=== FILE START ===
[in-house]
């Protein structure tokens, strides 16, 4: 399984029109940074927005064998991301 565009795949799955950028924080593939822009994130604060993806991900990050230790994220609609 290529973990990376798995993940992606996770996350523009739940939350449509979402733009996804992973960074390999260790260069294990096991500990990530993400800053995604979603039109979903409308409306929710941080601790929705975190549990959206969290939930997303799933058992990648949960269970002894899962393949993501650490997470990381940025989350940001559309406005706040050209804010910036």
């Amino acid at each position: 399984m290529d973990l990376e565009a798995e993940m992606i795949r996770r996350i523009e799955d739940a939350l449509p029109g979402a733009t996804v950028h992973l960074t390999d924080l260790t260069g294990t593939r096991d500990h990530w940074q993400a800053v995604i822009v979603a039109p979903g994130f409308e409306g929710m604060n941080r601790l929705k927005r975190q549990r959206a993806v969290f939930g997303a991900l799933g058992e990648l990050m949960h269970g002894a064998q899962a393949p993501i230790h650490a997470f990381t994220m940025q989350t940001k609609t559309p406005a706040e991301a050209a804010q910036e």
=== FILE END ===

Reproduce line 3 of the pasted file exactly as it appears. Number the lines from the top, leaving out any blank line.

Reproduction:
């Amino acid at each position: 399984m290529d973990l990376e565009a798995e993940m992606i795949r996770r996350i523009e799955d739940a939350l449509p029109g979402a733009t996804v950028h992973l960074t390999d924080l260790t260069g294990t593939r096991d500990h990530w940074q993400a800053v995604i822009v979603a039109p979903g994130f409308e409306g929710m604060n941080r601790l929705k927005r975190q549990r959206a993806v969290f939930g997303a991900l799933g058992e990648l990050m949960h269970g002894a064998q899962a393949p993501i230790h650490a997470f990381t994220m940025q989350t940001k609609t559309p406005a706040e991301a050209a804010q910036e």